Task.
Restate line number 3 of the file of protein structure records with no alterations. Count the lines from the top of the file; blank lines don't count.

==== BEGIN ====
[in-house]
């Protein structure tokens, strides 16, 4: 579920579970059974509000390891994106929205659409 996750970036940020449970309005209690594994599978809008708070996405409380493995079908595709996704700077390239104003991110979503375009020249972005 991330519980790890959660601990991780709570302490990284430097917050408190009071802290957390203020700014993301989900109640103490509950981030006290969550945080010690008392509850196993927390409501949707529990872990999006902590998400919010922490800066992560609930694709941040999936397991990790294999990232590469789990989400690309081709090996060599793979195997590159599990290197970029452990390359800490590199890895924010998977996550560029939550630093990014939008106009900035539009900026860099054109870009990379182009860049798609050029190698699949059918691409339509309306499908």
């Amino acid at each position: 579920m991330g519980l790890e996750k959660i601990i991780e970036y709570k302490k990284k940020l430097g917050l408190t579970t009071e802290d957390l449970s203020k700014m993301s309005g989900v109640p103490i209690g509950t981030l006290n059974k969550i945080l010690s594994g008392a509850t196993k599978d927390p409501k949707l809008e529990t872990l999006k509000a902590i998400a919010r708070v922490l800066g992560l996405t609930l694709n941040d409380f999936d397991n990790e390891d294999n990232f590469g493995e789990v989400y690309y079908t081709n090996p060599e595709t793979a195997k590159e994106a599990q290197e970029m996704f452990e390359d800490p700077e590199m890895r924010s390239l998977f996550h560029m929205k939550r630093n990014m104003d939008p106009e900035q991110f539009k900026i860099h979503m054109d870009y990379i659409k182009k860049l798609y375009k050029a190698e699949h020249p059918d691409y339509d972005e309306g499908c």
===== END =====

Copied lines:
């Amino acid at each position: 579920m991330g519980l790890e996750k959660i601990i991780e970036y709570k302490k990284k940020l430097g917050l408190t579970t009071e802290d957390l449970s203020k700014m993301s309005g989900v109640p103490i209690g509950t981030l006290n059974k969550i945080l010690s594994g008392a509850t196993k599978d927390p409501k949707l809008e529990t872990l999006k509000a902590i998400a919010r708070v922490l800066g992560l996405t609930l694709n941040d409380f999936d397991n990790e390891d294999n990232f590469g493995e789990v989400y690309y079908t081709n090996p060599e595709t793979a195997k590159e994106a599990q290197e970029m996704f452990e390359d800490p700077e590199m890895r924010s390239l998977f996550h560029m929205k939550r630093n990014m104003d939008p106009e900035q991110f539009k900026i860099h979503m054109d870009y990379i659409k182009k860049l798609y375009k050029a190698e699949h020249p059918d691409y339509d972005e309306g499908c």